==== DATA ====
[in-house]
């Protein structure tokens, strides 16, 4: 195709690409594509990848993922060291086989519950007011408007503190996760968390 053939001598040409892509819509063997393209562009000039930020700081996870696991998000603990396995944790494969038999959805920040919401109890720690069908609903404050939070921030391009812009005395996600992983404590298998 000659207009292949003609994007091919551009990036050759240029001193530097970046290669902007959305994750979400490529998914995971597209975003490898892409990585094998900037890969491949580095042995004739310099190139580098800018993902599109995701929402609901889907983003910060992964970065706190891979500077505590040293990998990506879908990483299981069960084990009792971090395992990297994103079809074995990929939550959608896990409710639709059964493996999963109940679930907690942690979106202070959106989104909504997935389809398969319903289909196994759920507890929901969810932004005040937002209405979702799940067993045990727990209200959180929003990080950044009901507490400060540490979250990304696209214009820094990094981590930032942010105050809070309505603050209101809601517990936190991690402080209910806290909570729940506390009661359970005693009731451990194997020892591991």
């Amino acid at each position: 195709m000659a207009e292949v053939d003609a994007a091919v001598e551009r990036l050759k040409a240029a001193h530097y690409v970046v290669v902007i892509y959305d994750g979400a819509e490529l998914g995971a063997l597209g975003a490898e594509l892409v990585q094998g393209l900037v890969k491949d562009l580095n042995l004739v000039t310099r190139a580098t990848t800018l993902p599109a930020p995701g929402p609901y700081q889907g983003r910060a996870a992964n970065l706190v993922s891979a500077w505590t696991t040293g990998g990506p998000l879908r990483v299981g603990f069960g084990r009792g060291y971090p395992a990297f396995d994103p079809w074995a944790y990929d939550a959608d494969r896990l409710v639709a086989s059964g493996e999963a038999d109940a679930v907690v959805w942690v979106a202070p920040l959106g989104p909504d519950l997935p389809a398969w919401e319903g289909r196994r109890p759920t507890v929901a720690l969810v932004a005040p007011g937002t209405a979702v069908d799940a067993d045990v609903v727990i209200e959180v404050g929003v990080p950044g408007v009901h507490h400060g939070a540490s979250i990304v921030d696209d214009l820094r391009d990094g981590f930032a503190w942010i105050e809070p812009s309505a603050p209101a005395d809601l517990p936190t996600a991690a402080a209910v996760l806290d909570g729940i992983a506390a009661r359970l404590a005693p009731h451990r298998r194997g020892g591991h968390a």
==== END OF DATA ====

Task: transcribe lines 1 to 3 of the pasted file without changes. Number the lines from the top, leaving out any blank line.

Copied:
[in-house]
């Protein structure tokens, strides 16, 4: 195709690409594509990848993922060291086989519950007011408007503190996760968390 053939001598040409892509819509063997393209562009000039930020700081996870696991998000603990396995944790494969038999959805920040919401109890720690069908609903404050939070921030391009812009005395996600992983404590298998 000659207009292949003609994007091919551009990036050759240029001193530097970046290669902007959305994750979400490529998914995971597209975003490898892409990585094998900037890969491949580095042995004739310099190139580098800018993902599109995701929402609901889907983003910060992964970065706190891979500077505590040293990998990506879908990483299981069960084990009792971090395992990297994103079809074995990929939550959608896990409710639709059964493996999963109940679930907690942690979106202070959106989104909504997935389809398969319903289909196994759920507890929901969810932004005040937002209405979702799940067993045990727990209200959180929003990080950044009901507490400060540490979250990304696209214009820094990094981590930032942010105050809070309505603050209101809601517990936190991690402080209910806290909570729940506390009661359970005693009731451990194997020892591991």
């Amino acid at each position: 195709m000659a207009e292949v053939d003609a994007a091919v001598e551009r990036l050759k040409a240029a001193h530097y690409v970046v290669v902007i892509y959305d994750g979400a819509e490529l998914g995971a063997l597209g975003a490898e594509l892409v990585q094998g393209l900037v890969k491949d562009l580095n042995l004739v000039t310099r190139a580098t990848t800018l993902p599109a930020p995701g929402p609901y700081q889907g983003r910060a996870a992964n970065l706190v993922s891979a500077w505590t696991t040293g990998g990506p998000l879908r990483v299981g603990f069960g084990r009792g060291y971090p395992a990297f396995d994103p079809w074995a944790y990929d939550a959608d494969r896990l409710v639709a086989s059964g493996e999963a038999d109940a679930v907690v959805w942690v979106a202070p920040l959106g989104p909504d519950l997935p389809a398969w919401e319903g289909r196994r109890p759920t507890v929901a720690l969810v932004a005040p007011g937002t209405a979702v069908d799940a067993d045990v609903v727990i209200e959180v404050g929003v990080p950044g408007v009901h507490h400060g939070a540490s979250i990304v921030d696209d214009l820094r391009d990094g981590f930032a503190w942010i105050e809070p812009s309505a603050p209101a005395d809601l517990p936190t996600a991690a402080a209910v996760l806290d909570g729940i992983a506390a009661r359970l404590a005693p009731h451990r298998r194997g020892g591991h968390a």